The digitization of the crafting industry
When you think of the crafting industry, technology and digitization is probably not the first thing that pops into your head.
The world of knitting, yarns, needles, and hooks has long been associated with the older generation. Perhaps visions of your grandma knitting you a colorful winter scarf fills your mind, along with the passing down of magazine clippings with “how-to” instructions on how to create a particular pattern.
However, this old-age industry is adapting to new generations around the world as the selling and distributing of craft products is reinvented in the digital economy.
According to 2017 research from the Association For Creative Industries, the total size of the US creative industry is now US$43.9 billion. This is an increase of whopping 45 percent from 2011.
Online platforms such as Etsy, Pinterest, Amazon, and Facebook have brought the old-age crafting industry into the e-commerce age, providing a platform for makers to sell their goods on the internet, while usually taking a percentage of the sale.
This internet presence makes it possible for crafters – from hobbyists to professional artists – to showcase their work to anywhere in the world. They no longer have to rely on retailers to carry their work anymore – or the local village fair.
One company that is making waves in the crafting industry is LoveCrafts, a UK startup aimed at knitters and other home-craft makers.
LoveCrafts has created a platform that is part social network and part e-commerce marketplace, truly bringing the crafting industry into the digital age.
After starting in 2012 as a small online shop selling a range of knitting supplies to customers all over the world, LoveCrafts co-founder Cherry Freeman, began to notice an opportunity in the market.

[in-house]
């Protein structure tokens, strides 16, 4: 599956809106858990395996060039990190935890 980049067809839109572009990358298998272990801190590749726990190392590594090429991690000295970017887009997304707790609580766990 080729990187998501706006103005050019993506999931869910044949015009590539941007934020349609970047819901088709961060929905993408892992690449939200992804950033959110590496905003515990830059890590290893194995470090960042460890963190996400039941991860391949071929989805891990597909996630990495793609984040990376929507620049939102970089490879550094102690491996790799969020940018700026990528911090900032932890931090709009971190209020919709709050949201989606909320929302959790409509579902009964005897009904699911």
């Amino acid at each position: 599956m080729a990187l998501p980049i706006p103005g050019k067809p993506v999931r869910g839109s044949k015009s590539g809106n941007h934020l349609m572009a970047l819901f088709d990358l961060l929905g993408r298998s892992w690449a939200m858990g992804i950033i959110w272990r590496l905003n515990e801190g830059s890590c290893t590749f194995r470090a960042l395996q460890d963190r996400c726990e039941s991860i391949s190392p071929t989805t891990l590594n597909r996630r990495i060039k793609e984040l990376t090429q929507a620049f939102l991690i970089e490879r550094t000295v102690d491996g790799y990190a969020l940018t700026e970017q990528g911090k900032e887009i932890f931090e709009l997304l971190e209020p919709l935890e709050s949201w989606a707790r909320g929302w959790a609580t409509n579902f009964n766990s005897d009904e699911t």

“After a few months we started to notice a pattern of comments on our Facebook page: every time one of the community posted a picture of something they’d made we would get 100s of people saying ‘where can I get the pattern?’.”
“We realized that independent designers were struggling to make their patterns visible to a wide audience and that the digitization of patterns could make them accessible to everyone,” explained Cherry.
From this, the company decided to build a tool that would allow designers to publish their patterns on the company’s LoveKnitting site. Here, designers could add all the information they wanted about their patterns and set the price.
LoveCrafts now has a thriving marketplace for knitting and crochet patterns, with millions of users visiting the site each month to browse for inspiration.
With thousands of international designers on the platform and over 100,000 digital patterns, the platform has created a true social network for the crafting community.
“It has changed the way we think about our business and we now put content at the centre of everything we do. As a consequence we have invested in building tools for the community that allows them to share their projects, comment on other people’s projects, and to find and follow other makers,” Freeman explained to TechHQ.
“This has created a virtuous circle of content: one maker’s creation becomes the inspiration for the next maker’s project.”
According to Freeman, the designers earn almost all of the proceeds from the sale. LoveCrafts claim to monetize largely through the sale of the physical goods needed to make the designs that feature in the patterns.
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